Fulton is president of the Nebraska State Education Association. Rooker is executive director of Voices for Children. Brasch is executive director of the Center for People in Need. Abel is president of the Nebraska Association of Public Employees/American Federation of State, County and Municipal Employees.
In recent years, surveys and rankings have shown time and time again that Nebraska really is “The Good Life.” One of the lowest unemployment rates in the country; the No. 2 ranking in highest quality of life by Forbes; consistently ranked one of the best places for business by Gallup — the list goes on and on.
The Good Life that we enjoy today didn’t happen overnight or by accident. Instead, our state has carefully planned for things like top-notch schools and world-class health care. The systems we have today weren’t solely paid for with the taxes we just paid or are about to pay. They were also paid for by taxpayers in the past — the services they budgeted for and then have an effect on our quality of life today.
In recent discussions on the state budget, the possibility has been raised of eliminating the Nebraska state income tax in 2013. This idea would have very dangerous effects on the Nebraska economy and put at risk all of the basic, needed public services for which the state is responsible — both today and for future generations.
Imagine if long-ago taxpayers hadn’t budgeted for our schools or roads or public safety. Would we enjoy the same quality of life that we do today?
The state income tax provides more than half of the revenue in Nebraska’s general fund. It pays for essentials like schools, law enforcement, our roads and streets, and public safety. Without the state income tax, the educational systems, safe streets and stable economy that Nebraskans take pride in could lose much of their funding source. Nebraska must continue to invest in the economic stability, education and safety of its people.
A rash move of eliminating the state income tax would make Nebraska choose one of two undesirable options: We would either have to cut many of the services that affect people’s lives every day or come up with new revenue sources to avoid a giant budget deficit.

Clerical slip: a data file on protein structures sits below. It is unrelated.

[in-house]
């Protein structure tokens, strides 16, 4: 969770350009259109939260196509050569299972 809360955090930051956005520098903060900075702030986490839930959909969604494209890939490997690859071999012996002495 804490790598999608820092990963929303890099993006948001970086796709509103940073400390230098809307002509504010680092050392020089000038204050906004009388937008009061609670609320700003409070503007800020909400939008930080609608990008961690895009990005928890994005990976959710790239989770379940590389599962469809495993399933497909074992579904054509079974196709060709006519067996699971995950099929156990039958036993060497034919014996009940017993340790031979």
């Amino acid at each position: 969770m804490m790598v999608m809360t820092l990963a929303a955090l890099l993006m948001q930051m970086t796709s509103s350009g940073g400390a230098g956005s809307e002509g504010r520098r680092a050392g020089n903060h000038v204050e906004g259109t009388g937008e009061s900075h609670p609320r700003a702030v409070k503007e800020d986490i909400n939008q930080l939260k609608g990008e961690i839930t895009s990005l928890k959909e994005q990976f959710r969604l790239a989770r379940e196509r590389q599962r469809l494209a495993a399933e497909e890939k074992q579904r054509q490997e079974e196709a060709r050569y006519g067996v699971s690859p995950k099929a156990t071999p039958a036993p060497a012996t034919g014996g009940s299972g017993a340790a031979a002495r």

That could mean counties and cities would be forced to raise regressive property taxes and sales taxes to keep paying for the basic necessities Nebraskans deserve. It even could mean eliminating sales tax exemptions on groceries, making it even more expensive for working families — with their budgets already stretched to the breaking point — to put food on the table.
To see how costly this plan could be, we don’t have to look very far. The Kansas Legislature substantially lowered income tax rates and eliminated their state’s income tax on business income this spring, a move the Kansas Legislative Research Department said will cause a $4.2 billion budget deficit over the next five years. That means Kansas is going to have to raise other taxes or do significant damage to that state’s schools, law enforcement, highways and hospitals. One way or another, the Kansas quality of life will suffer because of this.
Nebraska is in a great position to continue to meet our obligations to our people responsibly, as well as maintain a high quality of living without implementing a reckless economic policy that would invite instability, explode our budget deficit, stifle our economic growth and hurt hardworking people.
A healthy and educated work force, safe streets, emergency medical care and a sturdy economy are all the results of wise decisions our state has made in the past using our state income tax dollars.
Elimination of the income tax would be a step backward from “The Good Life” for future generations.